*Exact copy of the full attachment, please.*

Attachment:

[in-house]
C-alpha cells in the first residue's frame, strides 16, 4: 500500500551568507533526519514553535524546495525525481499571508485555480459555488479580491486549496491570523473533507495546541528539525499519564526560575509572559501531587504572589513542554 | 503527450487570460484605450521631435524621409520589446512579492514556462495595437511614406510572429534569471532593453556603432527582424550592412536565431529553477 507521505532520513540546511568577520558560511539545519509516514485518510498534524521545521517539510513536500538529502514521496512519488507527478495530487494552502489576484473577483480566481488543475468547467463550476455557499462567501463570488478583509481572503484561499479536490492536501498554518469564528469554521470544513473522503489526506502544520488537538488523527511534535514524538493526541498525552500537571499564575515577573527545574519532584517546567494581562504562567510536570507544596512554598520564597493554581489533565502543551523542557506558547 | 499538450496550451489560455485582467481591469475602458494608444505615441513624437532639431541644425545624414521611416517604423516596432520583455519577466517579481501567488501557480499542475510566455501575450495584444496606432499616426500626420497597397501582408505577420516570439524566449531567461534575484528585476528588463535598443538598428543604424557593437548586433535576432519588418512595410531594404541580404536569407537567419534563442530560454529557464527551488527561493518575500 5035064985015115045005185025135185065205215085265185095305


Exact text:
[in-house]
C-alpha cells in the first residue's frame, strides 16, 4: 500500500551568507533526519514553535524546495525525481499571508485555480459555488479580491486549496491570523473533507495546541528539525499519564526560575509572559501531587504572589513542554 | 503527450487570460484605450521631435524621409520589446512579492514556462495595437511614406510572429534569471532593453556603432527582424550592412536565431529553477 507521505532520513540546511568577520558560511539545519509516514485518510498534524521545521517539510513536500538529502514521496512519488507527478495530487494552502489576484473577483480566481488543475468547467463550476455557499462567501463570488478583509481572503484561499479536490492536501498554518469564528469554521470544513473522503489526506502544520488537538488523527511534535514524538493526541498525552500537571499564575515577573527545574519532584517546567494581562504562567510536570507544596512554598520564597493554581489533565502543551523542557506558547 | 499538450496550451489560455485582467481591469475602458494608444505615441513624437532639431541644425545624414521611416517604423516596432520583455519577466517579481501567488501557480499542475510566455501575450495584444496606432499616426500626420497597397501582408505577420516570439524566449531567461534575484528585476528588463535598443538598428543604424557593437548586433535576432519588418512595410531594404541580404536569407537567419534563442530560454529557464527551488527561493518575500 5035064985015115045005185025135185065205215085265185095305